Belgian refugees in the First World War

Posted on 7th December 2018 by Paul Carter

A hundred years ago, around 250,000 Belgian men, women and children came to Britain after the invasion and subsequent occupation of 95% of their homeland in the opening stages of the First World War. Many settled during and also after the conflict, taking on jobs and becoming part of the local community. Despite this large number, their histories are still not well-known. The Tracing the Belgian Refugees project is hoping to change this.

A database will host the findings of researchers in the UK and Belgium. It will be accessible to anyone who would like to use it to input information they have found about a Belgian refugee, and to view the information others have shared. Communities and academics in the UK and further afield have already traced hundreds of Belgians in exile in villages, towns and cities. The project aims to pool some of this knowledge and to provide an online resource which will give a bigger picture of the refugee experience. And trace some stories forward to improve knowledge of this crucial moment in international history.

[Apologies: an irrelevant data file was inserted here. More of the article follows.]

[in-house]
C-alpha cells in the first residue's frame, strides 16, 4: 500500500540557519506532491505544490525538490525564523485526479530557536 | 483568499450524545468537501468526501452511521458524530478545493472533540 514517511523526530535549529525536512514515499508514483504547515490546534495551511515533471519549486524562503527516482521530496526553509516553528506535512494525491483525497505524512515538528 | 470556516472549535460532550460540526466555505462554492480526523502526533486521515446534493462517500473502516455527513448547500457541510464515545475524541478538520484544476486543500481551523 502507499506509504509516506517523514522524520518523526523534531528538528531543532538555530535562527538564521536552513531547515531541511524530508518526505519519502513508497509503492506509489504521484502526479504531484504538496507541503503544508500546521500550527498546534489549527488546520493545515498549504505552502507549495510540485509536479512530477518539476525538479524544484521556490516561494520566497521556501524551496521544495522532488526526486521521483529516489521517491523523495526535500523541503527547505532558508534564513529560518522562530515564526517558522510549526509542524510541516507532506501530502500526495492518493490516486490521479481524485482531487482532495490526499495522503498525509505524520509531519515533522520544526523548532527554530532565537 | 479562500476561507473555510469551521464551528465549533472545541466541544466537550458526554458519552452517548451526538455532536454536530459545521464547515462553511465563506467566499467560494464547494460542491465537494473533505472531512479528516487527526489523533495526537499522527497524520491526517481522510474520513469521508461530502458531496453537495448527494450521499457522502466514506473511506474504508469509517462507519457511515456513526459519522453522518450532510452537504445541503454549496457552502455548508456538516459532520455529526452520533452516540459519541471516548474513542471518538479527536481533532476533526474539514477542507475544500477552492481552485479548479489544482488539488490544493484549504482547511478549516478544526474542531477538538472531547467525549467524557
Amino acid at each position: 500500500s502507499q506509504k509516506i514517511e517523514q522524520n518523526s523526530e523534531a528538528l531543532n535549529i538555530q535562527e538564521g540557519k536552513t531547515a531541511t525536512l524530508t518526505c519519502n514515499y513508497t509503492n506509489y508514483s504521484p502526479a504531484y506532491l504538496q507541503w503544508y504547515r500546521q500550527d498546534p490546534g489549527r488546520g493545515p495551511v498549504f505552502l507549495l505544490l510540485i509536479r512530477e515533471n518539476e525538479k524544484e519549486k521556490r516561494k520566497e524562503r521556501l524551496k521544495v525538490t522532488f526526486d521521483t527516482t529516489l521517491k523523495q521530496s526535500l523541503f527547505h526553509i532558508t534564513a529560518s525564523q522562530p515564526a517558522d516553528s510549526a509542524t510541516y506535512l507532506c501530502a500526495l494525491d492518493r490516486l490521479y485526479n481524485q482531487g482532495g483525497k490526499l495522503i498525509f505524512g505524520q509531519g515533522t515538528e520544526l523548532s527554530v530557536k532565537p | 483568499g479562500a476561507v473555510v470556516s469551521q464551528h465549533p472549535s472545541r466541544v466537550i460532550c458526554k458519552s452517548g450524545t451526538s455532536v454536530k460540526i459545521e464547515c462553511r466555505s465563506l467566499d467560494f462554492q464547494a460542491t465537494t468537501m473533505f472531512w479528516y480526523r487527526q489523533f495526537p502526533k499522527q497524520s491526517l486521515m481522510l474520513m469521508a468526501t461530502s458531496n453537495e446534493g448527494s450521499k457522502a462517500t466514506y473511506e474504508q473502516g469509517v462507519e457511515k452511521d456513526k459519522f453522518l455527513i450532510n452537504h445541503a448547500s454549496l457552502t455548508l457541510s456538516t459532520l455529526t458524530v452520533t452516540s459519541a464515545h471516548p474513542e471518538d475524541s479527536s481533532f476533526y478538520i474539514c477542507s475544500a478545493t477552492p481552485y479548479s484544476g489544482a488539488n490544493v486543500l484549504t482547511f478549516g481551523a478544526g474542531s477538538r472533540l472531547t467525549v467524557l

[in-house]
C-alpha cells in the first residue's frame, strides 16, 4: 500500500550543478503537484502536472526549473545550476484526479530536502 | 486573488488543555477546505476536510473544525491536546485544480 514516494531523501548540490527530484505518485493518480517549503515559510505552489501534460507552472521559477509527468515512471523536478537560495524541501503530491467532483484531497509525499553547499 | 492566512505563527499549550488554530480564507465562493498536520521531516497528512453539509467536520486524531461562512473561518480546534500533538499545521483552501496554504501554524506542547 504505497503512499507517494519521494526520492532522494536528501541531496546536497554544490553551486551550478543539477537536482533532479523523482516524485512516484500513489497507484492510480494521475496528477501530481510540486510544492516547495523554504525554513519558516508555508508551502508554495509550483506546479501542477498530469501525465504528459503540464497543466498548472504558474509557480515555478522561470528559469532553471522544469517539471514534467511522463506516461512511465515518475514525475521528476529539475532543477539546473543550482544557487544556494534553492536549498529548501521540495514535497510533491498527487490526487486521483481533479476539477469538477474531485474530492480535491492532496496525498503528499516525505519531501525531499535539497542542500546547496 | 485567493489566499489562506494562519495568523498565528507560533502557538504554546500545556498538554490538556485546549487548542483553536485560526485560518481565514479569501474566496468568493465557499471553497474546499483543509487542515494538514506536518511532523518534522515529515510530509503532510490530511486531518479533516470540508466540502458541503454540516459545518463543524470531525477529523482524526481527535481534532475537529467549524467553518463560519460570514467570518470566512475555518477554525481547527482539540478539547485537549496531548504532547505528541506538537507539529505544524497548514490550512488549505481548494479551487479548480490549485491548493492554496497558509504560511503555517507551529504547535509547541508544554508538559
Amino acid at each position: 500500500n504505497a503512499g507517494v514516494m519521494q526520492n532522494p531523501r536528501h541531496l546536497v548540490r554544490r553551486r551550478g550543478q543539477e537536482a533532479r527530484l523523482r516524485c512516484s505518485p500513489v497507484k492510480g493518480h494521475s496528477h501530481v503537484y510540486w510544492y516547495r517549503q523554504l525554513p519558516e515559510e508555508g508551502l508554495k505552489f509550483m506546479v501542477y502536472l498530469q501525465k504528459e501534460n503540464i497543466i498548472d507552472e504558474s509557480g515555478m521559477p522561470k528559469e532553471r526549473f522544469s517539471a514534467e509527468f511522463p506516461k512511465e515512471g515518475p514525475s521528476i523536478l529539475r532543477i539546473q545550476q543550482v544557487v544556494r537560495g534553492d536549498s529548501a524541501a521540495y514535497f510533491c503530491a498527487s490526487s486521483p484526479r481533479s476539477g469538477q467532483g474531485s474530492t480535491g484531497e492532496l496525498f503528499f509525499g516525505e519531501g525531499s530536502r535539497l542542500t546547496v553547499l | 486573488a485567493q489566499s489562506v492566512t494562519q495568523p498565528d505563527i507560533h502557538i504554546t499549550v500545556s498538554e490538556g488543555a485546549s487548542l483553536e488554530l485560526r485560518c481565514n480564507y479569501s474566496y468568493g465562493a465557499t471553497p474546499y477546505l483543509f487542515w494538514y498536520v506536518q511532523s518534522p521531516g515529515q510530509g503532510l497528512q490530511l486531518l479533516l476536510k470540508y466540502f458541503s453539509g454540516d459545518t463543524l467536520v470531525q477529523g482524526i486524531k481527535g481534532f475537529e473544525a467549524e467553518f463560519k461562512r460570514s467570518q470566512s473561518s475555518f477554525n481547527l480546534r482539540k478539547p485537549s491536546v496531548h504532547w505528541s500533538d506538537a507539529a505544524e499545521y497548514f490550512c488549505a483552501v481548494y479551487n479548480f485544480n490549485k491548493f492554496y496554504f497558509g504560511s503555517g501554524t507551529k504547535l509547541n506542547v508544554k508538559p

Are you interested in the history of Belgian refugees in the UK during the First World War? Have you been involved in researching them in your local area? Maybe you have family stories or objects that you’d like to share? Come along to the first of our UK workshops, where you will get to know the database, and have the opportunity to meet other people in your area who are interested in this history.

Monday 17th December, 1pm - 5pm at Central Library Manchester.